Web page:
The one thing in, two things out deal is based on the assumption of continued seeking and acquisition of MORE AND BETTER THINGS! That way you never end the upward spiral! And bags and sewing machines are only two of the many things I collect. . . lenses? Little silver Mexican hats? Earrings? Old keys? Jewelers and watchmakers tools? Buttons? Pretty rocks? Crushed bottle caps? Did I say Sewing Machines?

  6. I'm working on creating a good sewing workplace. I feel like I need to get rid of half of our coats and boots to assign that closet space to sewing, but in MN we probably need to keep all the warm layers we can.

  7. I sew in my basement, where the enormous mess is out of sight. I try to enforce my self-imposed rule that I have to give the space a big organizational and cleaning overhaul every time I finish a project. There's something about subterranean cinderblock that stunts my ability to follow through, though.

  8. Peter, I'm totally with you, when it comes to messiness in the workroom. unfortunately, my workroom is also my living-, bed- and dinner room. so, i cant even close the door to not see it. and yes, sometimes i just want to cry, but i wouldnt want it any other way.

  9. Very timely post for me too! I've spend the past week trying to find a system. My biggest problem is pattern filing. I keep tracing everything, EVERYTHING I like from Burda, KnipMode, LMB and Patrones plus the big 4 patterns I just got and this giant pile of uncut traced patterns is taking over my cutting table.

    I need to just do it.

  10. If I didn't already have three cats, I'd be happy to take those two cuties :) .

    Did you know dogs are the only other animals that can follow a pointing finger? Even our closest cousins, the chimps, can't. I saw the most fascinating Nova on dogs the other day where I learned that; and lots of other stuff.

    I like looking at organization; but hate doing it. I did just build myself a bookcase last week for putting sewing and crocheting stuff on; and I have this huge jewelry box which is just perfect for storing hooks and fids and the sewing screwdrivers (and my antique loop handle all metal screwdrivers too....) Plus the treadle belt pliers and the cutest little tool for making the staple holes in the treadle belts. Oh, and my blacksmith puzzles and jewelry-making tools... And the magnifying glass on a magnet and bendy stem for helping with detail work, the vacuum attatchments for inside the computer, the pinking shears, the industrial presser feet that came with something else on ebay and I'm keeping for when I get an industrial machine, the rare earth magnet set for putting on a thingy someday so I can hang up my metal tools on the wall, and the spools of wire for beading too.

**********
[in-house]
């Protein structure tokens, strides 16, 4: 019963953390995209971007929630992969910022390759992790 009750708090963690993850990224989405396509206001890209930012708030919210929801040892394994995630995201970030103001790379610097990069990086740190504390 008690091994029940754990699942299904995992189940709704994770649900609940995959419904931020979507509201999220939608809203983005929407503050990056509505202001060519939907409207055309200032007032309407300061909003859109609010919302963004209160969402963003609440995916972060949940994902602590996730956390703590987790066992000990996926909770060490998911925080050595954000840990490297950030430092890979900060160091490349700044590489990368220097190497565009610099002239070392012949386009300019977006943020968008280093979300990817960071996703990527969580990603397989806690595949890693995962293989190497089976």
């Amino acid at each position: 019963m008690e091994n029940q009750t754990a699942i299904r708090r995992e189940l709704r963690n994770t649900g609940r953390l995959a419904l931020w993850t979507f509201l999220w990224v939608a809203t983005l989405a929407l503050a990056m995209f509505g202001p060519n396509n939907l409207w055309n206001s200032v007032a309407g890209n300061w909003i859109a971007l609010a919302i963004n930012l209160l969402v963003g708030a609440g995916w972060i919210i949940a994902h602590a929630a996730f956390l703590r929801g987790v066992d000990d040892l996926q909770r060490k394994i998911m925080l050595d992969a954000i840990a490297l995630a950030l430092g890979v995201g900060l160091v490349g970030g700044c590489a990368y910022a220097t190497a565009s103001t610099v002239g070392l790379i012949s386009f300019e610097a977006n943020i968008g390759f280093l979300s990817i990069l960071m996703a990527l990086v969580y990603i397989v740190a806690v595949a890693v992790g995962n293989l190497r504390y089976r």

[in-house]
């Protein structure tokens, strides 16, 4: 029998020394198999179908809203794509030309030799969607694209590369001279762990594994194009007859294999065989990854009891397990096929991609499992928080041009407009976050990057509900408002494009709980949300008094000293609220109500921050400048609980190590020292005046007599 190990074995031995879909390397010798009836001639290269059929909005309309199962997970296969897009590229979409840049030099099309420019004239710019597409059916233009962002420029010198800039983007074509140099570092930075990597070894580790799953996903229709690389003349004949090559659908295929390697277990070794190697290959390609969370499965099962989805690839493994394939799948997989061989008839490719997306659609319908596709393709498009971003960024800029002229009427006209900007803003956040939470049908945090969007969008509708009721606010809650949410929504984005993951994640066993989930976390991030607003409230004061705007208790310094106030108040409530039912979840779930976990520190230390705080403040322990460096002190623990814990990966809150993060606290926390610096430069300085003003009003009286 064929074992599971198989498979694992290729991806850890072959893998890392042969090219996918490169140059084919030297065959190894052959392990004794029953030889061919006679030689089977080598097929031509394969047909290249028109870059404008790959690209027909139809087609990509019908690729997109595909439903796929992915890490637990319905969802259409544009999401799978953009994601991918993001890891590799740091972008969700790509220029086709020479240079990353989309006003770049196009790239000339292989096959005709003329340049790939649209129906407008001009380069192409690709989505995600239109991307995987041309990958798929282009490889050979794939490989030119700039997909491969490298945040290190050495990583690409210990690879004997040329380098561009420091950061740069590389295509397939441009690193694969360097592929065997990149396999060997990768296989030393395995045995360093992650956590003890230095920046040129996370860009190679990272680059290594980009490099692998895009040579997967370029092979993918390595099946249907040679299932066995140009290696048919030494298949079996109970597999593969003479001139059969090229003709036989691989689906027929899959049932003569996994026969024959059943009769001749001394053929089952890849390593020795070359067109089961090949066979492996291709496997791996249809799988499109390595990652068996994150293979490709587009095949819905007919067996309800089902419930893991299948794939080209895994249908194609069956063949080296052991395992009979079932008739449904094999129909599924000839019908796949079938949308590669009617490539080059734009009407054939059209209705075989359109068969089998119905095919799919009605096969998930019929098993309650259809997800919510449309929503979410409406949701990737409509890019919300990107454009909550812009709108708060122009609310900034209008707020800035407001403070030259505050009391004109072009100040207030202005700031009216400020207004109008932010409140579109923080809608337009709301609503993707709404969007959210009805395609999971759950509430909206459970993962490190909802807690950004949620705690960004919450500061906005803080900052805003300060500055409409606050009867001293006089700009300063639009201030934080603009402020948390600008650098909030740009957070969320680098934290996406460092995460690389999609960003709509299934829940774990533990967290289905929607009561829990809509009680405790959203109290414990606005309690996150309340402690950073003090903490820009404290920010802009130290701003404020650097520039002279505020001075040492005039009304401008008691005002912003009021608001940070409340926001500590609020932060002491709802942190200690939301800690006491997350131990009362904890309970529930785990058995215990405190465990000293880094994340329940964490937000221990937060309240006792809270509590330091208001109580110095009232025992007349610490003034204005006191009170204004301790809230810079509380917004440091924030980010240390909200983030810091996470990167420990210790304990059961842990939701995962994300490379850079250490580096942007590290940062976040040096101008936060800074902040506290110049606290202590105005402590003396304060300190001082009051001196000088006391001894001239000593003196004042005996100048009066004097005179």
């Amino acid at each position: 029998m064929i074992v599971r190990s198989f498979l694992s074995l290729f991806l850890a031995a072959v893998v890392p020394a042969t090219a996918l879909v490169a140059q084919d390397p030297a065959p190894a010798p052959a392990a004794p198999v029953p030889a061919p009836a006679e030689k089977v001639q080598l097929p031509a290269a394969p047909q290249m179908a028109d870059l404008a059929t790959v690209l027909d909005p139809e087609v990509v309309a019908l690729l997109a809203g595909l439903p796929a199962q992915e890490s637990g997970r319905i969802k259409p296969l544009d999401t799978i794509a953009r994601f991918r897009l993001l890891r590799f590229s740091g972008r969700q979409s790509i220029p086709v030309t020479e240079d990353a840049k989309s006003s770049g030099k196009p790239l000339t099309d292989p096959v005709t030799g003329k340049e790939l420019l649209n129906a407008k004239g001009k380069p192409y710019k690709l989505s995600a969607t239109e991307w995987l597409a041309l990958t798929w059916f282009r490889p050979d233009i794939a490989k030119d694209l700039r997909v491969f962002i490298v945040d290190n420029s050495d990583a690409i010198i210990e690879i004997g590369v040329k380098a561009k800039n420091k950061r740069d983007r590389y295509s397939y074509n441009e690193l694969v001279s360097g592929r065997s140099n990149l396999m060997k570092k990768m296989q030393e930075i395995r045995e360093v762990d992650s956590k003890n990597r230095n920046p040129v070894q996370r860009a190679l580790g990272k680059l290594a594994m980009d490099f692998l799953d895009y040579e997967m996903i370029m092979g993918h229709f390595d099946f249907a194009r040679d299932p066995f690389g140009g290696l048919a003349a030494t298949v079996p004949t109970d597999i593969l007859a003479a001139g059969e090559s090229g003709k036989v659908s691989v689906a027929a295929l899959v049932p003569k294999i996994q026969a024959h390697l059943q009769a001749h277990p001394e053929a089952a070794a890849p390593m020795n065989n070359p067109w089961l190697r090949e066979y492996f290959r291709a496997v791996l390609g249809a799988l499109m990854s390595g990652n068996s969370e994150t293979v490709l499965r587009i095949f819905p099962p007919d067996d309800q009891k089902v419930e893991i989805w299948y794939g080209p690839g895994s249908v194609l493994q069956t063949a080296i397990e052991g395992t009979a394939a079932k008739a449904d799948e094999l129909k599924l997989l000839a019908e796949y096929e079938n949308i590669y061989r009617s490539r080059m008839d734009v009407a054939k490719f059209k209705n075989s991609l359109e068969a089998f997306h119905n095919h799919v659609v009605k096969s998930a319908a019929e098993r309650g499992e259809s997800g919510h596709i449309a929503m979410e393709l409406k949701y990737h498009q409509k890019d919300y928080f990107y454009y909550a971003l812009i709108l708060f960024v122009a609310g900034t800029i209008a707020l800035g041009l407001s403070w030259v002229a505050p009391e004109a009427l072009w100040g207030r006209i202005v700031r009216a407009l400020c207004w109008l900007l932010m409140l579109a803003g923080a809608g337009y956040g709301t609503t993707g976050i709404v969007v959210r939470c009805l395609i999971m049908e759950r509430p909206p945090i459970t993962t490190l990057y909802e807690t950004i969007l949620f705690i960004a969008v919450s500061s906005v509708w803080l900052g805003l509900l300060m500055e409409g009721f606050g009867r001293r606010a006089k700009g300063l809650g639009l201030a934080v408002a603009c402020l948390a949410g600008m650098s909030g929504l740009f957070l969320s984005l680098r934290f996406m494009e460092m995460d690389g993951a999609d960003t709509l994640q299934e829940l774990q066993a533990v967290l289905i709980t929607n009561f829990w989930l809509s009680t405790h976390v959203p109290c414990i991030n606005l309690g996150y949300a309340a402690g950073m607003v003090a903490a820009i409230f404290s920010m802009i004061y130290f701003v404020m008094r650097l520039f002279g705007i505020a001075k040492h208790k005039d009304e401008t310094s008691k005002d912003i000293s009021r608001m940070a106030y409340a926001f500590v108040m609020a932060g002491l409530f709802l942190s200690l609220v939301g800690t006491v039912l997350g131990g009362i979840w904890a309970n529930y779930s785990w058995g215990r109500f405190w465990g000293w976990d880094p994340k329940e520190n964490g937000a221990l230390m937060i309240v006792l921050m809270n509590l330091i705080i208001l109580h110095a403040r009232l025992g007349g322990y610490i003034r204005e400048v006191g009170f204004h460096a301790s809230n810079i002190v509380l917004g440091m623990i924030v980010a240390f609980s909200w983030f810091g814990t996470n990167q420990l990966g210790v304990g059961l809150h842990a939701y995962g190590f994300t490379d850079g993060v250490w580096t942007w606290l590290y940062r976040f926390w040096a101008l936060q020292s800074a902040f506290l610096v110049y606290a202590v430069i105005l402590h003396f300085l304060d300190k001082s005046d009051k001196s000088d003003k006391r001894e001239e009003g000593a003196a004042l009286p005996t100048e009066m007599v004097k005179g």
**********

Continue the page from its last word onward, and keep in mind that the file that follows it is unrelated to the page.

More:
Umm. *blushes and runs off*

  11. Thus far my decluttering consists of clearing stuff off of the cutting mats on my sewing table before I start another project. I'm not terribly consistent about it. I keep thinning my fabric stash (which is pretty darn big) but I also keep buying more. At the moment my sewing area is all about piles. Lots and lots of piles of stuff. I am considering getting rid of the plastic storage bins because it might reduce mildew (I sew in the basement) and because I think I might be able to keep more fabric if I'm not using bins to store it it.

  12. I am sorry you have piles, Puddlefoot. ;)

  13. I don't wan to talk about my (lack of) organization. My mom's filing system was magnets on the fridge door. She was rather better organized than I am. My stash consists of a random assortment of piles and bags strewn around my basement "seiwng room," with a bit of clear(er) space between them for me to get to the ironing board. Part of the problem is I have no furniture for my sewing room, so there's nowhere to actually put anything away. Still, the piles could be a lot neater. The sewing machine is in the kitchen. I do try to keep all the interfacing in one bag, and there are several piles that are sorted by project.

    The one area where I do have a system is my print-out and traced patterns. I keep a stack of manila envelopes on hand, and whenever I finish a new project I print out a quick picture, glue it on to an envelope, add the pattern name, and (at least in theory) the pattern is safely stowed away. I need to get one of your boxes to hold the big pattern envelopes, however.

    Yes, I need a system.

  14. One tip. Clean up and put everything back after each project is finished. I am a neat freak and my space is only slightly messy while I sew, otherwise I would never get anything done. You will love the end result, I am sure. Good luck.

  15. When decluttering the sewing area is it best to finish off all of the projects on the sewing table or just place them all in gallon zip-lock's for later? Which choice is a worse procrastination?

  16. LOL - lots and LOTS of sewing went on in my space this weekend.

    I'm inspired by your downsizing to get rid of a few sewing machines currently stored under the stairs. At one time, I collected antiques and then sold a whole lot of them but still have two cranks under the stairs and a parlor model treadle in the living room that I'd love to move along. I'm even contemplating selling the treadle in the family room only it used to be my grandmother's. I remember sewing on it, in front of the window, in the guest room, in her farmhouse, looking out at the back forty. Then again, I'm not that sentimental and it's taking up space and my style has changed.